The Complexity of Standards in IoT

Posted on October 4th, 2017

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Many of the parties with a voice in the standards world, including us, have discussed time and time again standards in the age of the Internet of Things (IoT). As the IoT industry grows, so do the number of standards associated with it – with new ones sprouting up all the time. It’s becoming an increasingly complex environment to work in.

To combat that complexity, there has been a crop of new initiatives designed to bring the current vendors working in IoT development. One of the more recent initiatives is called EdgeX Foundry – an effort through the Linux Foundation. While not a standards organization per se, they do open-source software that effectively defines a de facto standard, according to Philip DesAutels, the foundation’s senior director of IoT.

A recent article on the initiative explains it this way:

“The foundation’s modus operandi is to create open-source reference software that others can draw on for their own implementation. The Linux Foundation doesn’t have just one de facto not-standard for IoT, though – it has several. DesAutels carves them up by target audience: industrial IoT and consumer. These two worlds approach IoT differently, he argues.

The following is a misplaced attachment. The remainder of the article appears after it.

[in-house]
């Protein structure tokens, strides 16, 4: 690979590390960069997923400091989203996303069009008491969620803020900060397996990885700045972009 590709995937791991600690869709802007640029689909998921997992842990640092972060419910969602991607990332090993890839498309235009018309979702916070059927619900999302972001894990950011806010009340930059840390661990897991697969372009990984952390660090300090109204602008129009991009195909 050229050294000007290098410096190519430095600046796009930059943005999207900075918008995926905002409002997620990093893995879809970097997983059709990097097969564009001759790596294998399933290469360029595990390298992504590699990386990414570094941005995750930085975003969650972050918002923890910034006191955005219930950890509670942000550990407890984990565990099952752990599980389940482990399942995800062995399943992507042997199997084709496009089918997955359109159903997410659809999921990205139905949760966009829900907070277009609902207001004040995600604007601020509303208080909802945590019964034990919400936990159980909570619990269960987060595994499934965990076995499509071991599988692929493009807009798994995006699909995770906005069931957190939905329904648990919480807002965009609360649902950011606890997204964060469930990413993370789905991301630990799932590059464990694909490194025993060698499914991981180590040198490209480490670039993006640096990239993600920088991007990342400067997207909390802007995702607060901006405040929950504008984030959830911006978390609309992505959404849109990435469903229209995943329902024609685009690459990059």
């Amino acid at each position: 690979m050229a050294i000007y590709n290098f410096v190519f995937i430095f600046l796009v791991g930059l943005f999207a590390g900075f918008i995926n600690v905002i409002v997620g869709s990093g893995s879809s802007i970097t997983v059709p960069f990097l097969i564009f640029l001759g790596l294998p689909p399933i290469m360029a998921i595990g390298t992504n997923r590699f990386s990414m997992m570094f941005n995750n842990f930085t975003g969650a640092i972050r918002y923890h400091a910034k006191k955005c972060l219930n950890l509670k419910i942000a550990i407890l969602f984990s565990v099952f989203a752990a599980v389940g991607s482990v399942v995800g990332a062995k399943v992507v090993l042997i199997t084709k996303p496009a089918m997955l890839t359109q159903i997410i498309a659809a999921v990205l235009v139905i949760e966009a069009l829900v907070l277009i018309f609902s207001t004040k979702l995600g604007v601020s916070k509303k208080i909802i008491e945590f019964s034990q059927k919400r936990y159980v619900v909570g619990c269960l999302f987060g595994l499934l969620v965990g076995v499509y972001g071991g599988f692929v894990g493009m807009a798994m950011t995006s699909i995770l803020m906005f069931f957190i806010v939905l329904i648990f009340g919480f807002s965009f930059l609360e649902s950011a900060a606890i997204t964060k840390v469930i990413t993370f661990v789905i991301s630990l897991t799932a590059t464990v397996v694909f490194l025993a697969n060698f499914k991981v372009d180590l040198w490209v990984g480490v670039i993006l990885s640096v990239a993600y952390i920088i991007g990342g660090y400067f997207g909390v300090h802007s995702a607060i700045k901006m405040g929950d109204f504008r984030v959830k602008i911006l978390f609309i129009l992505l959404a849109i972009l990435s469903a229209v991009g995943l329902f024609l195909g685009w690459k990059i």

Industrial vendors each produce a tiny cog in a machine rather than a finished package. They want their single component to talk with lots of others so that systems integrators can work with them. Integrating a combination of obscure industrial controllers may only happen once or twice, on an ad hoc basis, making an open interoperability layer a useful way of cutting integration costs.”

While the article certainly goes into more detail, the idea of open interoperability is one that we find particularly interesting and useful for the larger open standards in IoT discussion. Open standards, providing collaborative and open interoperability, would serve not only to unify the IoT universe but also help to proliferate it going forward.

The Linux Foundation isn’t the only one making efforts to push these initiatives forward. For example, Open Stand affirming partner IEEE is working on a standard for an architectural framework for the IoT, which will bring together what it sees as fragmented efforts in various verticals. It will draw on existing standards and projects, and there will be a reference architecture.

While this is certainly one of the more complex issues, it is also a very exciting time for those working in IoT standards or open standards a whole. There is a lot to do and coming to an agreement on collaborative and open standards won’t be easy. But the end result can be worth the effort.

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